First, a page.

Phoebe, two, survives meningitis - but it was touch and go
June 22 will be a special day for the Coombes family as they celebrate the third birthday of Phoebe.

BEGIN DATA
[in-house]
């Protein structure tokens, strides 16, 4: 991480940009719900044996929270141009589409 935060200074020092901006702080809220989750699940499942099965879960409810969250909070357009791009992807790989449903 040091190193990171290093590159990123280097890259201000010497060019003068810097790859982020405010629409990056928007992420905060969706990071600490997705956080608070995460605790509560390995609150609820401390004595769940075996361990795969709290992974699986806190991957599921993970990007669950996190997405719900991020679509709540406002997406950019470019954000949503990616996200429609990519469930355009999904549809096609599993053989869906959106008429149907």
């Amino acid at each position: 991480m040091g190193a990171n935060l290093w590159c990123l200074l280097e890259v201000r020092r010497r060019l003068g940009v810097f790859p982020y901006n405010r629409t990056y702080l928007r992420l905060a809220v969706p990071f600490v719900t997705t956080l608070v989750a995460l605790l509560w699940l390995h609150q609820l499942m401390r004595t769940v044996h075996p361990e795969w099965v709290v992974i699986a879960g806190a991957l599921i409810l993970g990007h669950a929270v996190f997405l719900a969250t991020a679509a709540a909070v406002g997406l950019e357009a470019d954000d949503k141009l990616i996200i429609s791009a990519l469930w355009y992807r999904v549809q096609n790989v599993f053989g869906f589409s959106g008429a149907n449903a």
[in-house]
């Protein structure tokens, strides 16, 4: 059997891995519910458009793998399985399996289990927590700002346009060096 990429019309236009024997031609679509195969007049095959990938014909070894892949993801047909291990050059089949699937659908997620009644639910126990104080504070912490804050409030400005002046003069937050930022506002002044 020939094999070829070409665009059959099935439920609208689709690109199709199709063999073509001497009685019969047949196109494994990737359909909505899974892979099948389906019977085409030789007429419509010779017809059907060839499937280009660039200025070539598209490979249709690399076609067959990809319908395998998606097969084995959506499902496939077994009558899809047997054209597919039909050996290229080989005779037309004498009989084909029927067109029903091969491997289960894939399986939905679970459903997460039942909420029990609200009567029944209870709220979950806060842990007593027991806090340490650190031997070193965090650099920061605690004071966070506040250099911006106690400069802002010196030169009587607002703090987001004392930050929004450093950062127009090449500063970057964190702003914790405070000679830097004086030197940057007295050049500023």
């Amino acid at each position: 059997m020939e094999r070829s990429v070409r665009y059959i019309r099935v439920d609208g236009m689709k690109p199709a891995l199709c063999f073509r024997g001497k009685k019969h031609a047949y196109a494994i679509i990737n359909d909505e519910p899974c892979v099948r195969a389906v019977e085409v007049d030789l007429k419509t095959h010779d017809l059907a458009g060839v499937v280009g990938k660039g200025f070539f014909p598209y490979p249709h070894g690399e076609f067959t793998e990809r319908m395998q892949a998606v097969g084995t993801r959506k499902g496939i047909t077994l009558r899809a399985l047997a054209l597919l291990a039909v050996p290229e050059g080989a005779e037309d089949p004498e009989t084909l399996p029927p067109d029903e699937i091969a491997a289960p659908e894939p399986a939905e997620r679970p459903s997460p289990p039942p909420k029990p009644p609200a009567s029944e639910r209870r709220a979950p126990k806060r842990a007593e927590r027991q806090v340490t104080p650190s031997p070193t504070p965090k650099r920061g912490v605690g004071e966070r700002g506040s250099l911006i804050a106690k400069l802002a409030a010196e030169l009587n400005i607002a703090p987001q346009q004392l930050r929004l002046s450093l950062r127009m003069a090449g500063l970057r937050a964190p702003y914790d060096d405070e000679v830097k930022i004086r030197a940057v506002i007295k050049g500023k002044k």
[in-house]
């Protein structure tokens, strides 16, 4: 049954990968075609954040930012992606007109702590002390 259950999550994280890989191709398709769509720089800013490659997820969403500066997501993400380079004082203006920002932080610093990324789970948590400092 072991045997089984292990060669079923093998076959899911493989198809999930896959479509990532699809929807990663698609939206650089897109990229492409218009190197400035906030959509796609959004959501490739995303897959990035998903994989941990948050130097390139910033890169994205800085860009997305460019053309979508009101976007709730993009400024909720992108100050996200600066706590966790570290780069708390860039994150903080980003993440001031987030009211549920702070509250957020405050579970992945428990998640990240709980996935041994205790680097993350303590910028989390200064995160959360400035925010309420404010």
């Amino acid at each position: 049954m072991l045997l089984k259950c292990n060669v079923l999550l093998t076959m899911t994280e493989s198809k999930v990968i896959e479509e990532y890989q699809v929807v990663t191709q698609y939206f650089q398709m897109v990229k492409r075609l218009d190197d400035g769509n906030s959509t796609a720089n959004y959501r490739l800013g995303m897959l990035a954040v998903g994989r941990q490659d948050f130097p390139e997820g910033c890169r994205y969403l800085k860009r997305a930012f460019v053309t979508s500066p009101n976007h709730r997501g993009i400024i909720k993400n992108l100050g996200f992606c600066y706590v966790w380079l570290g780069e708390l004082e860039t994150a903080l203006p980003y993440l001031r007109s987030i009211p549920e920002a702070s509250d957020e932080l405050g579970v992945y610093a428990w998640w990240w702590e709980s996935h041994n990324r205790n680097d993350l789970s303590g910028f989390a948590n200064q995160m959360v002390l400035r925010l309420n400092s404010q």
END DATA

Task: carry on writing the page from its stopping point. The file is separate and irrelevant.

June 22 will be a special day for the Coombes family as they celebrate the third birthday of Phoebe. In December, last year they had weeks of worry, with the very real prospect she would not live beyond Christmas. Gavin and Becky, Phoebe's parents, have spoken to the Herald about how their daughter went from being a healthy, happy child to one who could not see, talk and was paralysed by sedation drugs.FRIDAY, December 12, started as any other day for the Coombes family, of Axminster, although Phoebe was still getting the occasional high temperature, cold hands and feet, and sickness and diarrhoea, which she had been experiencing, on and off, over the previous month.Gavin, 32, gave her some medicine for her temperature and noticed she looked a little pale, before heading off to work, at his own business as a panel beater and paint sprayer.Becky said she was concerned when she saw Phoebe's lips had a tinge of grey about them and called NHS Direct for advice, which was to call an ambulance straightaway.Becky, 29, said: "They were really quick, and had come within minutes and immediately called in the air ambulance."In between times, Phoebe, a pupil at Axminster Primary School, had become really lethargic.Gavin returned home and saw how much his youngest daughter had deteriorated.He said: "She was really delirious. I could see she wanted to give me a hug but she couldn't do anything about it.'The air ambulance landed in a nearby field, and despite Becky having a fear of flying, she set that aside and flew with Phoebe to the Royal Devon and Exeter Hospital.One of the first consultants to see Phoebe had grave doubts about her chances of survival.Becky said: "He told me later that when he saw her, he thought she was a goner already. He said she was the sickest child he has seen, who has survived."With her condition continuing to deteriorate, she was given as many antibiotics as her body could bear and put on a ventilator.Added to this was an increasing swelling in her left leg, caused by what is known as compartment syndrome, which could only be remedied with emergency surgery to reduce the pressure on the leg caused by the muscle swelling. Gavin said: "Throughout that day, we were told there was a good chance she would lose her leg but there was more of a chance that she would die. They knew she was very sick and contacted Bristol Children's Hospital."It was found she was suffering from a streptococcus A infection, which led to blood poisoning (septicaemia). This continued to affect Phoebe throughout her illness, causing many setbacks along the way. With Phoebe's condition remaining unstable, she had to be resuscitated before leaving Exeter. The transfer to Bristol was described by paramedics as "hairy" and Phoebe began to experience multiple organ failure, which led to her being put on dialysis.Becky said: "I just felt numb at this point because it was touch and go whether she would make it through the night. She was on the maximum medication, but all that was working was her brain and heart, and that was only just."It was my worst nightmare, imagining life without Phoebe. I couldn't believe it was happening."Fortunately, Phoebe did survive the night but it was still early days and the family, including big sister Amber, four, continued to travel on the "rollercoaster ride" that was Phoebe's recovery.With her condition more stable, Gavin returned to work.Being self-employed, it was difficult to leave the business for long.Gavin said: "I went back to work in the run-up to Christmas, because I had people booked in. It was difficult being back at work and I felt torn about not being at the hospital."I did not want to let us down or my customers so I had to be practical and care for Amber to give her stability."If it was not for family members being up with Becky and helping with Amber, at different times, I would not have been able to do it."Unfortunately, worse was to follow for Phoebe, as over the next few weeks she underwent 19 operations and dressing changes, each of which took away infected flesh from her leg, leaving her with less and less muscle.The operations often led to Phoebe's condition deteriorating, with the infection getting back into her bloodstream.Becky said: "I got to the stage of saying that if the leg is causing such problems, then perhaps it should be taken off."Becky was concerned that Phoebe wasn't moving her left arm so an MRI scan was arranged.The couple were then told that the scan had revealed that their two-year-old had a swelling on the brain, and had had a stroke, and also confirmed that she had meningitis.Doctors were concerned that it would affect both her eyesight and hearing.Under the expert care of hospital staff, Phoebe's condition began to improve and Becky spotted that her daughter's eyes would follow her around the room.Becky said: "When she had the stroke, we just hoped that she would return as Phoebe."With Amber due to start school, Becky returned home, with the intention of staying a few days, but after seeing her daughter start at Axminster Primary School, felt compelled to return to her younger daughter's side.Becky said: "I found it too difficult to be away from Phoebe, but equally difficult being separated from Amber for three months.As the weeks went on, so Phoebe started to recover, and at one point Becky wrote in her diary that her daughter was a "chatterbox" and would say hello to everyone who walked by.She was transferred to Exeter after 11 weeks and started to be allowed out during the day, and was later discharged.However, Phoebe still has a long way to go to full recovery, with the possibility of many operations still to come to rebuild her leg, as she cannot walk.Since her return home, the family have had their own Christmas, in March, and are planning to catch up with any other celebrations they missed such as Pancake Day.They are also planning to organise various fundraising events for the Devon Air Ambulance and Ronald McDonald, which provided the family accommodation in Bristol, which Becky described as "a home from home".They also extended their thanks to all those who have supported them over the last few months, including all the medical staff.Becky said: "We do not know how the infection got into her bloodstream but the doctors think her body had been fighting it for about a month before it had to give in."My advice to parents would be to familiarise yourself with the symptoms of meningitis, because there is not always a rash, and trust your instincts and speak to your doctor, if you are concerned about your children's health.